New City of Atlanta Program Will Pay Interns to Work At Startups


The tech talent gap is wide, with a projected one million open computer science-related jobs by 2020. That’s exacerbated in Atlanta by the southern brain drain — many of the most talented graduates still leave to pursue their dreams in Silicon Valley and elsewhere.

To counteract the perspective that you need to leave Atlanta to join a high-growth, entrepreneurial company, and to help startups gain access to highly-coveted talent, the city of Atlanta is launching a program to subsidize student internships.

Students2Startups, a program of Invest Atlanta and Workforce Atlanta, will pay two-thirds of the cost of an intern for eligible Atlanta-based startups. The program will begin with 18 students and 18 startups this summer, with the goal of matching 75 students and startups by 2020.

“At Invest Atlanta, we’re building a toolkit of resources that help companies grow and scale in Atlanta — focusing on the tech talent pipeline, access to customers and funding,” explains Noelle London, Invest Atlanta’s Manager of Innovation and Entrepreneurship. “When it comes to expanding our tech talent pipeline, we noticed that both the supply and demand side were facing challenges.”

Often startups will employ interns on an unpaid basis, or in exchange for perks, to lower their personnel costs. However, many students can’t afford to give up a summer for an unpaid opportunity.

“This means they may choose traditional career paths and miss the chance to experience what it’s like to work for a startup company,” says London.

“Becoming an entrepreneur shouldn’t depend on whether you can afford to take that unpaid internship. If you’ve got the DNA to be a great entrepreneur, such as creativity, problem-solving, adaptability, perseverance, we want to make sure you’ve got a shot at it.”

The Students2Startups program partners were chosen specifically for their expertise in the issues they are trying to tackle — tech talent and startup resources. Worksource Atlanta, formally the Atlanta Workforce Development Agency, provides programs to grow sustainable employment pipelines in the city such as vocational training, GED preparation and job leads; while Startup Atlanta connects young companies with the resources and opportunities they need.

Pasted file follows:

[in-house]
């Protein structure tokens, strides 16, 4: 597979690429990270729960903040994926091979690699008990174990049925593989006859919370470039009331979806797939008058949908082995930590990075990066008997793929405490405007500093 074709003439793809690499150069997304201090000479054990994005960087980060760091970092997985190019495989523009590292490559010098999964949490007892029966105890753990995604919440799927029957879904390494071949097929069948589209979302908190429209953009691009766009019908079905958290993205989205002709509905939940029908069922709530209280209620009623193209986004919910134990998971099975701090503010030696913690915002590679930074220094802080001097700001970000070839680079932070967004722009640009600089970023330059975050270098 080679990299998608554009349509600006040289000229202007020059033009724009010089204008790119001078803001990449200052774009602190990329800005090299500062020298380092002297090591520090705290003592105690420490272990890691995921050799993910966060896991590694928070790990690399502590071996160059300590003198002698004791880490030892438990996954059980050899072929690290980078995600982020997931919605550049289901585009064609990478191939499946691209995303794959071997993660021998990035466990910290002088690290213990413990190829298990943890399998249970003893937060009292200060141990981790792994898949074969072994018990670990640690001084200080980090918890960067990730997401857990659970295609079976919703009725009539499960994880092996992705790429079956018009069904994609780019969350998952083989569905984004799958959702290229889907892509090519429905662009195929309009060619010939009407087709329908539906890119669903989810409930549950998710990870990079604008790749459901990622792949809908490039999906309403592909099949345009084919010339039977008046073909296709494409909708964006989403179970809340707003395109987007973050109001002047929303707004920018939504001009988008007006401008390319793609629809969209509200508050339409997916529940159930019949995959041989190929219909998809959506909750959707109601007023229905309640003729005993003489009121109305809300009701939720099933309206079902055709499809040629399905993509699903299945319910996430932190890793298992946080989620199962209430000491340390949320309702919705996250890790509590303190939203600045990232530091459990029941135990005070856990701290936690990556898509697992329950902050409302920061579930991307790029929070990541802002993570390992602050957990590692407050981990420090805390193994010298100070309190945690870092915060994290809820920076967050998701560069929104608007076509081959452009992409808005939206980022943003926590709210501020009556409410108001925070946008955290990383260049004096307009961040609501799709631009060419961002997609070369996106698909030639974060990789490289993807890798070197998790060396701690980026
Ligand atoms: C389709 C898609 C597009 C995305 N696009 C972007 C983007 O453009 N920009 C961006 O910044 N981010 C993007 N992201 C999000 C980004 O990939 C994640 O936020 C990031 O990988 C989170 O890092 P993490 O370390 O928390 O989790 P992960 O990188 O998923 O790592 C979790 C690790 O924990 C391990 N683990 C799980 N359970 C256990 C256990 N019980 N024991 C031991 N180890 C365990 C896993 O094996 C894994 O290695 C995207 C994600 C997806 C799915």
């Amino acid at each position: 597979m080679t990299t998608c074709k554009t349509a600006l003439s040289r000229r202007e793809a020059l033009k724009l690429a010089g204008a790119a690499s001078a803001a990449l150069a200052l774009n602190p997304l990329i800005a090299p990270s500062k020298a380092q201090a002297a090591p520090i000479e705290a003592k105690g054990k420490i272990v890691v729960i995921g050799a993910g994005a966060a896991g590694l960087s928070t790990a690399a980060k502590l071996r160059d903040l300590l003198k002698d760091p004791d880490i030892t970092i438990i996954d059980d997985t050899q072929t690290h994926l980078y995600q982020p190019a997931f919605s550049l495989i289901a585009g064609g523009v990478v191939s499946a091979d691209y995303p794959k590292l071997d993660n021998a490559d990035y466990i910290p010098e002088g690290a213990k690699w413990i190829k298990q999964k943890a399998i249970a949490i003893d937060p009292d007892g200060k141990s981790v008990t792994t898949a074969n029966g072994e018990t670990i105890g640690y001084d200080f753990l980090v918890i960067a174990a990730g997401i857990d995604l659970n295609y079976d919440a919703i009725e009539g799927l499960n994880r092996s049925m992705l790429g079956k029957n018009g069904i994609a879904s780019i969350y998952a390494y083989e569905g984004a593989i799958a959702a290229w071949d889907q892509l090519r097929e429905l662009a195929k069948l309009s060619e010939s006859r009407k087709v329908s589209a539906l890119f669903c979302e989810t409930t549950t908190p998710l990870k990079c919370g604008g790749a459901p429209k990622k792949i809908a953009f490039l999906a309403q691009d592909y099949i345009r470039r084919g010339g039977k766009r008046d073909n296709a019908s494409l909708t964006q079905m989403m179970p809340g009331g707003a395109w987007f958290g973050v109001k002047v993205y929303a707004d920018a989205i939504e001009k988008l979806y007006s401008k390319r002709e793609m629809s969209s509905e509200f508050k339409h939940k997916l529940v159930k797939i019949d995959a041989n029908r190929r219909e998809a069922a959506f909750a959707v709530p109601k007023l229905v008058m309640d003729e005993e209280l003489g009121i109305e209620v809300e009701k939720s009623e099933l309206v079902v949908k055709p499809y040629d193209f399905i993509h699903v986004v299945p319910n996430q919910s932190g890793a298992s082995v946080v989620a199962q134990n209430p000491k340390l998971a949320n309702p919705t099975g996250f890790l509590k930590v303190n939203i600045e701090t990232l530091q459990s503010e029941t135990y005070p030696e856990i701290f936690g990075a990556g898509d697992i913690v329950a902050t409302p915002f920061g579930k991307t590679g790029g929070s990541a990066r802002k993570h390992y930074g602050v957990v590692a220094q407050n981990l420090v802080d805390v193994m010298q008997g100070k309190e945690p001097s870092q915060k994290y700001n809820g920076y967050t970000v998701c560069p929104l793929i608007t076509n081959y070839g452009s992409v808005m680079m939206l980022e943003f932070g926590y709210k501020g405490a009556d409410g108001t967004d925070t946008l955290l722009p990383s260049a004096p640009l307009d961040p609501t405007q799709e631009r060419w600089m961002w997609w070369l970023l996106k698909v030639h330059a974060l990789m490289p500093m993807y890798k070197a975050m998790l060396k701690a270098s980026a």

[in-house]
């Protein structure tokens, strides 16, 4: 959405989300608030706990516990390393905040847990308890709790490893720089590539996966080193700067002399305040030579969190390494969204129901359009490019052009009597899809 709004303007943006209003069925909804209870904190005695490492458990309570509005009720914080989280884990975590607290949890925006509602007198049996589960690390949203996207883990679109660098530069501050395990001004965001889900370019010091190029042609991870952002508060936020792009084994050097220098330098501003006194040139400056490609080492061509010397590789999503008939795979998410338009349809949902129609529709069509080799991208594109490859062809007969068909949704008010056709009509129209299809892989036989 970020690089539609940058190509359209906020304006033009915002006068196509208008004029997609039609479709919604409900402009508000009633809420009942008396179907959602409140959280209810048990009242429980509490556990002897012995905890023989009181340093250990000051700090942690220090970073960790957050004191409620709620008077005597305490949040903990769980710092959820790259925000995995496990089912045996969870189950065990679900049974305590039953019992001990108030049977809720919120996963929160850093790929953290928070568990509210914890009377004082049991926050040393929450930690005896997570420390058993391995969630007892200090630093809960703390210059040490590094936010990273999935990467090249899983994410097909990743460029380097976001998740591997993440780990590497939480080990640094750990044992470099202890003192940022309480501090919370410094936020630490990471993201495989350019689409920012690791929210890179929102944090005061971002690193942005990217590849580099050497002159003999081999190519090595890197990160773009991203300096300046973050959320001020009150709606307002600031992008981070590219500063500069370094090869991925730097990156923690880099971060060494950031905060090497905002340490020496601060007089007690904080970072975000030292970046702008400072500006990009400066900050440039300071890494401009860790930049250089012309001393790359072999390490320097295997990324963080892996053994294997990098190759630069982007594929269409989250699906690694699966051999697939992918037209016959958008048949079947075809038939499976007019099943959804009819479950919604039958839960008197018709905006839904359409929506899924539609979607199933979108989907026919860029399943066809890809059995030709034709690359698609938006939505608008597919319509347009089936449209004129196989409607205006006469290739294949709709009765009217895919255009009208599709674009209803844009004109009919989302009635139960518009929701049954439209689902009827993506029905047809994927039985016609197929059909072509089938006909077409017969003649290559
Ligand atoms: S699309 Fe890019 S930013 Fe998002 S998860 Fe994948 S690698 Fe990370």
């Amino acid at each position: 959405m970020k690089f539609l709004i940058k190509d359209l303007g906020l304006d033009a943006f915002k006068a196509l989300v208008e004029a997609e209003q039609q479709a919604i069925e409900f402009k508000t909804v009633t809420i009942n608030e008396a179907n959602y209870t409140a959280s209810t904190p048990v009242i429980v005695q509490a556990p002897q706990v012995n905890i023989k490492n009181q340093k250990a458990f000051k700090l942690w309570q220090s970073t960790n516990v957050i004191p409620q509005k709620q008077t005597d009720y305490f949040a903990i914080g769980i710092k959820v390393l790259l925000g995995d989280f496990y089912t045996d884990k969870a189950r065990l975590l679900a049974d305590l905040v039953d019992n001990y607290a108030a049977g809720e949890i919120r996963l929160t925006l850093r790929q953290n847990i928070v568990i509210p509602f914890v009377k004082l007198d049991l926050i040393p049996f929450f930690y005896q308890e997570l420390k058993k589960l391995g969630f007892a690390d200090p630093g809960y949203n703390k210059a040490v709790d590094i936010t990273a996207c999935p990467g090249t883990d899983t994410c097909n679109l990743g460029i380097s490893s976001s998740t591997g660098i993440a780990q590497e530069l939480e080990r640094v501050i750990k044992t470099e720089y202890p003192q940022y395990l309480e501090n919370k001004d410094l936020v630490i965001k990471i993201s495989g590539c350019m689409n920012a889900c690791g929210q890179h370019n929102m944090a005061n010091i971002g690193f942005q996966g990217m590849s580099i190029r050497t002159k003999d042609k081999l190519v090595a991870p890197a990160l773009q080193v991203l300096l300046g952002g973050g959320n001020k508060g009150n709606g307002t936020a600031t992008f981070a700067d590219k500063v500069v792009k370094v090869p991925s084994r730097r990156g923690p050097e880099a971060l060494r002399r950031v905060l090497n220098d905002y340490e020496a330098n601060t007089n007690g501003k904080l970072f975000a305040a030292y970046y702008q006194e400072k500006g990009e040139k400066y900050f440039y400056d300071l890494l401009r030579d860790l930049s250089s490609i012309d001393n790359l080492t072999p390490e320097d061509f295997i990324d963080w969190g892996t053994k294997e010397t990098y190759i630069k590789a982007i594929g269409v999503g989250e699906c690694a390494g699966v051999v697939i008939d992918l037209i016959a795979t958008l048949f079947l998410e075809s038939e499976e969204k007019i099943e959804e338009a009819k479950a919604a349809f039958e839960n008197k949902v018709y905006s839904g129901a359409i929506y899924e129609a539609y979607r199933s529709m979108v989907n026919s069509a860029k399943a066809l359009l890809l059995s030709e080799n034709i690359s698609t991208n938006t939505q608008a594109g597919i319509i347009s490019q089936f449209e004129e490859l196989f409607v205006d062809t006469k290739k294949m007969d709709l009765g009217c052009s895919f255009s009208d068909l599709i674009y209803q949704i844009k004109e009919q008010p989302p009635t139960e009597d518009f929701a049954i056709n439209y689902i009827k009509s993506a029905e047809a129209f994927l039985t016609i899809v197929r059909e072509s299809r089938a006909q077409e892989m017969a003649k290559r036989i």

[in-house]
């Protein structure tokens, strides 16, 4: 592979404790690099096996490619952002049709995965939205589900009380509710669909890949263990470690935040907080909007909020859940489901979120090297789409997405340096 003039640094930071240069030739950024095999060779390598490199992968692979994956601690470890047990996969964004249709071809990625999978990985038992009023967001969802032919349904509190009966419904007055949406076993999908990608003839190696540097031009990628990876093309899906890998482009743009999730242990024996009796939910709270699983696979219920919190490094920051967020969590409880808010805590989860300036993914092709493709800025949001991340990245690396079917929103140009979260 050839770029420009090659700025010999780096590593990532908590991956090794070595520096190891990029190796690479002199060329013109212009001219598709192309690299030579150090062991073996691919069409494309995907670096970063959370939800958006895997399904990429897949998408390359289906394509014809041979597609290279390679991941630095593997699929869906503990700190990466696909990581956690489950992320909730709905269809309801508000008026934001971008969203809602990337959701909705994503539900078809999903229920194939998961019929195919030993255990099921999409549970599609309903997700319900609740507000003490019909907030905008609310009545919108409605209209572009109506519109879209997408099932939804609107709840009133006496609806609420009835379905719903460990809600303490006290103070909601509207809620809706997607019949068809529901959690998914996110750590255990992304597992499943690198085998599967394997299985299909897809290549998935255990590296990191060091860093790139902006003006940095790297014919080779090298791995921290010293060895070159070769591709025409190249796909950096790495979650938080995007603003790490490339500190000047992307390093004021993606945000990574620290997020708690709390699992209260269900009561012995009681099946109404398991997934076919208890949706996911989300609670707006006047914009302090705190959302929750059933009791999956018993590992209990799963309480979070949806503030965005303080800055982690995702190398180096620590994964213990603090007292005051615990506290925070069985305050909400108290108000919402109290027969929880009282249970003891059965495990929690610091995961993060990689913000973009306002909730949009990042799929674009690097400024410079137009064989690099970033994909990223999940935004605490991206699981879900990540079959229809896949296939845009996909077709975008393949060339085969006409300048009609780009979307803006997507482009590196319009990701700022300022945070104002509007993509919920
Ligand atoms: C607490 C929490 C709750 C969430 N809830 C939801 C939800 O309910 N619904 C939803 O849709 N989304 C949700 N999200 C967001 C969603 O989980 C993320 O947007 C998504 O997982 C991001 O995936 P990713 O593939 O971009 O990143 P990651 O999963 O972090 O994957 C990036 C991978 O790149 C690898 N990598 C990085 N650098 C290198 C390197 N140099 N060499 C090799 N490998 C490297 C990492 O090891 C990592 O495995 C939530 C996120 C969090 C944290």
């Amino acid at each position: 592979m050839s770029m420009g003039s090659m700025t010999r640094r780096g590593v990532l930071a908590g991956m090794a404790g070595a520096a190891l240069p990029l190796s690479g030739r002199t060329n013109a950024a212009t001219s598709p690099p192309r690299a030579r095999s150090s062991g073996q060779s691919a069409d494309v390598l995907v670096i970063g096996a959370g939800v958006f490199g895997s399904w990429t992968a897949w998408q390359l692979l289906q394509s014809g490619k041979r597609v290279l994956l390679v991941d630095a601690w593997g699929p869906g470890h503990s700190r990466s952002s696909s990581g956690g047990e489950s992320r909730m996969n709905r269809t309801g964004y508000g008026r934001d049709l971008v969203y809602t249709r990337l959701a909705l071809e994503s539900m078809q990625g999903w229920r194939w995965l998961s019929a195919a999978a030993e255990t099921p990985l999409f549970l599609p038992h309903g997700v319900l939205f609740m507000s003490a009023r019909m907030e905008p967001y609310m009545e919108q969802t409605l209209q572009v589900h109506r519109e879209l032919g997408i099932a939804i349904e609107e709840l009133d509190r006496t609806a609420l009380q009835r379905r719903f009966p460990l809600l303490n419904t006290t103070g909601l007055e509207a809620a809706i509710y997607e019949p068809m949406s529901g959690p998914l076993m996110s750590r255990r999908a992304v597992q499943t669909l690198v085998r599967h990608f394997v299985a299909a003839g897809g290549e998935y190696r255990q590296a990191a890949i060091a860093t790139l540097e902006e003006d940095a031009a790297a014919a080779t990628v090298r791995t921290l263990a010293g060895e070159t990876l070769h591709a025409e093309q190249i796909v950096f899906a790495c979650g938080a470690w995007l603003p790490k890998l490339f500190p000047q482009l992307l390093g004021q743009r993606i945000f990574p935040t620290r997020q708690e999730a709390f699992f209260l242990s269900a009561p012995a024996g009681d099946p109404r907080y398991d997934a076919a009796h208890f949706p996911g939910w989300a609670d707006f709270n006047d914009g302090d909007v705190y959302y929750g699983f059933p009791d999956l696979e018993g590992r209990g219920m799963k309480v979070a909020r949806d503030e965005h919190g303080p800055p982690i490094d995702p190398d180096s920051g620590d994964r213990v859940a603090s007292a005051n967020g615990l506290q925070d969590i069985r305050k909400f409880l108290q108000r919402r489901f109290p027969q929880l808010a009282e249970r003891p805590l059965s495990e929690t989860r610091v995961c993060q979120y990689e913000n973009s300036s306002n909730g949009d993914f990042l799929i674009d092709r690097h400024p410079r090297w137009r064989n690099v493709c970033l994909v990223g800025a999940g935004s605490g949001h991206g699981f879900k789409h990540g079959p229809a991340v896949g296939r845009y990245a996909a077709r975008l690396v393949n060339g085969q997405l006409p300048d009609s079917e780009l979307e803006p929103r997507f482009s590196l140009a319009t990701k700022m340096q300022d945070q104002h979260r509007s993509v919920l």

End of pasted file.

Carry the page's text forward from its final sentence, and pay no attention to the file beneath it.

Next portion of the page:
Now they will begin identifying the first startups and students that will benefit from the program this summer. The students will work 35 hours per week for three months at the rate of $15 an hour, with Students2Startups paying $10 of that hourly wage.

Any student at an Atlanta four-year university can apply for the program. In addition to the internship, they’ll participate in ChooseATL’s After 5 intern program and a Startup Atlanta lunch and learn series.

London says they are identifying startups that can invest “significant energy” in mentoring their matched intern, along with being able to provide them a wide range of experiences. Those companies can apply now as well.

“We want and expect to learn about talent retention from this program,” says London. “We’ll be tracking the jobs of the students that participate in the program over time. If you expose students to entrepreneurship in the program, do we find more entrepreneurs or tech talent in Atlanta? This is a question we want to begin to understand through Students2Startups.”